Photo: Rick Harring | flickr

Where is – or isn’t – Knoxville? Part 4

Ben Taylor Local Living, Popular 9 Comments

In response to my last post, Meg wrote, “I wouldn’t include Louisville. To me, Louisville goes with Alcoa/Maryville, and not Knoxville. If Pellissippi did not exist, would Louisville still be in your “Knoxville” list?”

To answer Meg’s question — No, if we didn’t have the Pellissippi Parkway, I wouldn’t be so quick to perceive Louisville, TN as part of Knoxville. However, she could easily be right about Louisville. I could be way off the mark here.

But before you decide, let me go over one more time how I came to my hypothesis.

In my second blog post I asked the following question: If we were to start at a central point, say downtown, and taking all possible roads out of town, where and when would we start finding people for whom we (as well as they) would feel generally comfortable saying they were not from Knoxville?

I got out a big map of Knoxville and its surroundings. As I moved along the roads beyond the city limits, I began to ask myself this question: “Would I find it odd if I heard someone who lived in this place claim to be from Knoxville?” In the case of Louisville, I couldn’t do that. I would find it odd if someone from Maryville, Alcoa or Oak Ridge made that claim.

Now I could easily be mistaken. If so, how? If you have any objections at all, I would be most grateful if you chimed in here.

Photo: Rick Harring | flickr

Photo: Rick Harring | flickr

Comments 9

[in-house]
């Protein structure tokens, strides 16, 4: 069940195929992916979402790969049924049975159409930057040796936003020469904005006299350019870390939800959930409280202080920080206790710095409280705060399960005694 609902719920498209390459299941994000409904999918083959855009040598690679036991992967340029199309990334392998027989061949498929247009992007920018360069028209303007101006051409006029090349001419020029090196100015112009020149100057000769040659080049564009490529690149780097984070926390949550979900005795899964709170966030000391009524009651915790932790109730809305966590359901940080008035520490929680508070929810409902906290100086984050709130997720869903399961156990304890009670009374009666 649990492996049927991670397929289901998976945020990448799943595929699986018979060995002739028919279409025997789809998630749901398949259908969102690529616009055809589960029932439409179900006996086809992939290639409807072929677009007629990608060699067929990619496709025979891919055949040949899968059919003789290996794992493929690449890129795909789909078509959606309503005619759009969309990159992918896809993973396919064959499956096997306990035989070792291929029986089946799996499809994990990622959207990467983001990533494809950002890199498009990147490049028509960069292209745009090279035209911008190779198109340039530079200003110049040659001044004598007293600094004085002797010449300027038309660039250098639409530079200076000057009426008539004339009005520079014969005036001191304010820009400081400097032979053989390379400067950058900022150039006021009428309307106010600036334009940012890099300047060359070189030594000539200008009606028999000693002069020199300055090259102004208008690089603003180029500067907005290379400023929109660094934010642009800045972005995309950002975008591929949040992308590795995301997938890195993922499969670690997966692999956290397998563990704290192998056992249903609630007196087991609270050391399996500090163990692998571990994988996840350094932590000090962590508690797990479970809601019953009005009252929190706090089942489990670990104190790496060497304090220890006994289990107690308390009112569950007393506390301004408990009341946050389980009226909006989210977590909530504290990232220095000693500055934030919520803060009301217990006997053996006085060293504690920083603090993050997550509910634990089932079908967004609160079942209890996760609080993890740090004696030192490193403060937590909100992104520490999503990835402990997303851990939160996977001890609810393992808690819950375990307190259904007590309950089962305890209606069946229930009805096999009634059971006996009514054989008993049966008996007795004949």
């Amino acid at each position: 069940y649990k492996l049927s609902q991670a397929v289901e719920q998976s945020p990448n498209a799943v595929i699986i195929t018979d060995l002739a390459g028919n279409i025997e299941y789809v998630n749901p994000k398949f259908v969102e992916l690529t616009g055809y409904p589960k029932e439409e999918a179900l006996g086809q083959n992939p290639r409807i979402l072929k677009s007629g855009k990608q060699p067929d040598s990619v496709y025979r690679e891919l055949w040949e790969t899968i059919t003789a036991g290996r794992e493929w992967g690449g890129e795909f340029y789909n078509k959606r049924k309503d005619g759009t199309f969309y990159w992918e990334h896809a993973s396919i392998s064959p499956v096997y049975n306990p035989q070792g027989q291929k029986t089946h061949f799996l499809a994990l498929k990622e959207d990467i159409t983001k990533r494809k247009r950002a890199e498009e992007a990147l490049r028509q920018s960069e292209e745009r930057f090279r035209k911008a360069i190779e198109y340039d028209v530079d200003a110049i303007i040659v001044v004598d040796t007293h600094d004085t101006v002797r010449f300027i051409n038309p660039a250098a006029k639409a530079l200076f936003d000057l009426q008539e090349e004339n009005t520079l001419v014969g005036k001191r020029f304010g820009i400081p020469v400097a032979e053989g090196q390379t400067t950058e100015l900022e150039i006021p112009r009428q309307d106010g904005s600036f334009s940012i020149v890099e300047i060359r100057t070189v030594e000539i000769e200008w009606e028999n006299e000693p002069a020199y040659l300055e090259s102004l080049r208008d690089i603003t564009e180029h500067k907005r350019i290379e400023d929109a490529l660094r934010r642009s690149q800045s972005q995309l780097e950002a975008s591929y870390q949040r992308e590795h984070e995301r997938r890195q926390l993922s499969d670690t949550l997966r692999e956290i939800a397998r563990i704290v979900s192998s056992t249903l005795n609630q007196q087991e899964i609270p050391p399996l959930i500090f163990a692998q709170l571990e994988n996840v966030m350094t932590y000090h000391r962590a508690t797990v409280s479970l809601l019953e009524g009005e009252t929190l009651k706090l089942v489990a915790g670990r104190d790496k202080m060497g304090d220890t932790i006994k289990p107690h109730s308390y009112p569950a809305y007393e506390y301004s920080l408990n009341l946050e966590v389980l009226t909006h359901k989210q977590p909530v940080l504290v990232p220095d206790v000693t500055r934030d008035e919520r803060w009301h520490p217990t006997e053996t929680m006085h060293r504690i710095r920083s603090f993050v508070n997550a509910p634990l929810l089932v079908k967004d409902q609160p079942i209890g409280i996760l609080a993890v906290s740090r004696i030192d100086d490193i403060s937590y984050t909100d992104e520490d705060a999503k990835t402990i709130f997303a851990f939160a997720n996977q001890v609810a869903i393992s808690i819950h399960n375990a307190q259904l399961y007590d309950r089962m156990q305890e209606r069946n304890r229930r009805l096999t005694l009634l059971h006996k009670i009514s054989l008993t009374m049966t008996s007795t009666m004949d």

1. Mike Myers

    LISTEN TO ME – I’M FROM KNOXVILLE! DON’T ANY OF YA CARE ABOUT THAT?!!

    Well, actually.. I’m not from Knoxville – just outside of Knoxville. A place called Louisville. But when people would ask me where that was, I had to explain it’s just outside of Knoxville. And I got tired of saying “I’m from just outside of Knoxville.” So I started telling them I’m from Knoxville. So, nowadays, when people ask me where I’m from, I say I’m from Knoxville.

    1. Ben Taylor

      I care about that very much. That’s why I could be wrong. Does Louisville belong on the ‘not-Knoxville’ list? For what reasons? Is it as much ‘not Knoxville’ as Maryville or Oak Ridge?

  2. MC Brown

    Years ago, I lived in the Alcoa area, but still worked in Knoxville. I don’t know about my neighbors at the time, but I would have said I was from Knoxville. This was before Pellissippe Then again, I was born and raised in parts of Knoxville.

    1. Ben Taylor

      I find it interesting that you said you were living in the “Alcoa area,” but you were still working in Knoxville. You distinguished Alcoa from Knoxville. I also find it interesting that you would have said you were from Knoxville. During that time would you have ever felt comfortable– spontaneously, naturally, without even thinking of it–calling yourself an “Alcoan?” Also, in what area does Louisville fall? Or does it have its own area? Would it sound odd to you if someone said they were from the “Louisville area,” or “just outside Louisville?” Does that feeling of oddness have any bearing on Louisville’s actual status as a place?

    1. Ben Taylor

      Thanks, Mom, for the info. That’s interesting–when we moved there in 1977 Farragut had not yet incorporated. Of course I have no memory of that time, but when I was old enough to send and receive mail I distinctly remember listing our address as Knoxville, and not Farragut. I’m sure I could have written Farragut or Concord without a problem, but that no one beyond the USPS ever insisted I use those names, that it was 6 to a 1/2dz. either way, I find even more interesting. Hence, my questions. . .

      And btw, I’m picking up the phone right now.

  3. Ben Taylor

    Fascinating question! To complicate matters, Google has Knoxville’s McGhee Tyson Airport officially located in Louisville, TN. Is that accurate? If so, would that be further evidence for my hypothesis? On the other hand, if you are correct, then what would that mean for the “placeness” of Alcoa?

    1. The_juggler

      well, Cincinnati’s airport isn’t even in Ohio…it is in Northern Kentucky.

      If you’re really interested in the concept of place, I recommend James Kunstler’s book The Geography of Nowhere.

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